Outsourcing of Medical Services

27 Apr ’05

A few weeks ago I blogged about medical outsourcing. I’ve noticed lately that stories on this topic are popping up increasingly often. This time it’s WaPo, writing about outsourcing the analysis of diagnostic imaging. Quote:

When patients needed urgent CT scans, MRIs and ultrasounds late at night at St. Mary’s Hospital in Waterbury, Conn., emergency room workers used to rouse a bleary-eyed staff radiologist from his bed to read the images. Not anymore.

The work now goes to Arjun Kalyanpur — 8,000 miles away in Bangalore, India. When it is the middle of the night in Connecticut, Kalyanpur is in the middle of his day, handling calls from St. Mary’s and dozens of other American hospitals that transmit pictures to him electronically so he can quickly assess them and advise their doctors.

Kalyanpur runs one of an increasing number of “nighthawk” companies operating in the United States and overseas to take advantage of time-zone differences and the latest technology by having radiologists read images from such far-flung places as Hawaii, India, Australia, Switzerland, Israel and Brazil.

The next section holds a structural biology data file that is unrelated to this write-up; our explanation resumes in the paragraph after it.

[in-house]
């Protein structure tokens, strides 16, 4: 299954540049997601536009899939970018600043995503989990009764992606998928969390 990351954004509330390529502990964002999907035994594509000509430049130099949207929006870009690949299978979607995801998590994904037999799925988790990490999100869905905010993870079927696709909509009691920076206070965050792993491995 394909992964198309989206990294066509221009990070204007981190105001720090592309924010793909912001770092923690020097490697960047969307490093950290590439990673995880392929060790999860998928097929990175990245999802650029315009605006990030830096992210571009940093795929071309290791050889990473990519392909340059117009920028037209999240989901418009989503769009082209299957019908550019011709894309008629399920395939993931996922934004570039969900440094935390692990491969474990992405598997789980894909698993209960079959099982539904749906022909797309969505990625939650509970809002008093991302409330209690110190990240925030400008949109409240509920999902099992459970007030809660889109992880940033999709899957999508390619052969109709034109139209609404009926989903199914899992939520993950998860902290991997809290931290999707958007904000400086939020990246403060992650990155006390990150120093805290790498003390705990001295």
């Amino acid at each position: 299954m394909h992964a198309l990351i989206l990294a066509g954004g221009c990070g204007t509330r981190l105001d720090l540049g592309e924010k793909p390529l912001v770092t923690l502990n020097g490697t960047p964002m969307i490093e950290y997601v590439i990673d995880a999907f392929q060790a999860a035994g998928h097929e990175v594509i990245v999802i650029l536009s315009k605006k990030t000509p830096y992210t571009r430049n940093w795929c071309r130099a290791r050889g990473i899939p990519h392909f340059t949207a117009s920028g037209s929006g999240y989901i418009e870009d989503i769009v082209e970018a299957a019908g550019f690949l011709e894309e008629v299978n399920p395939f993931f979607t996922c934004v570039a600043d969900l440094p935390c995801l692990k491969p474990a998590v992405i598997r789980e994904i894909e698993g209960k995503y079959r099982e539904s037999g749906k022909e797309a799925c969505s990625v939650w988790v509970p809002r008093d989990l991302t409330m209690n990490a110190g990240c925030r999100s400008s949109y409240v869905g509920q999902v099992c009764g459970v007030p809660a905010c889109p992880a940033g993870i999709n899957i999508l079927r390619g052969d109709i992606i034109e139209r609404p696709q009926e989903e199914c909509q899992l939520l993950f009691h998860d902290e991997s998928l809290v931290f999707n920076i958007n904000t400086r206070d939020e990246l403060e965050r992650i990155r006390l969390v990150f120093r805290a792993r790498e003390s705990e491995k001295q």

It’s clear that this is generating fear and loathing, but it’s also clear that it’s generating demand:

“The nightmare scenario is you have one or two people with licenses and a room with 25 or 30 computer terminals staffed by people who may or may not be radiologists,” said John Haaga, chairman of the radiology department at Case Western Reserve University in Cleveland.

Wipro Infotech, a large company in India that provides a variety of services to U.S. companies, began using non-U.S. licensed radiologists to provide “preliminary” interpretations of images for U.S. hospitals in 2003. Wipro halted the service because of intense criticism but remains interested because the market has only increased, officials said.

“The demand is huge. We get a couple of calls every week,” Wipro’s T.K. Kurien said. “We’d like to see some kind of process where our guys could provide this kind of service to hospitals in the United States.”

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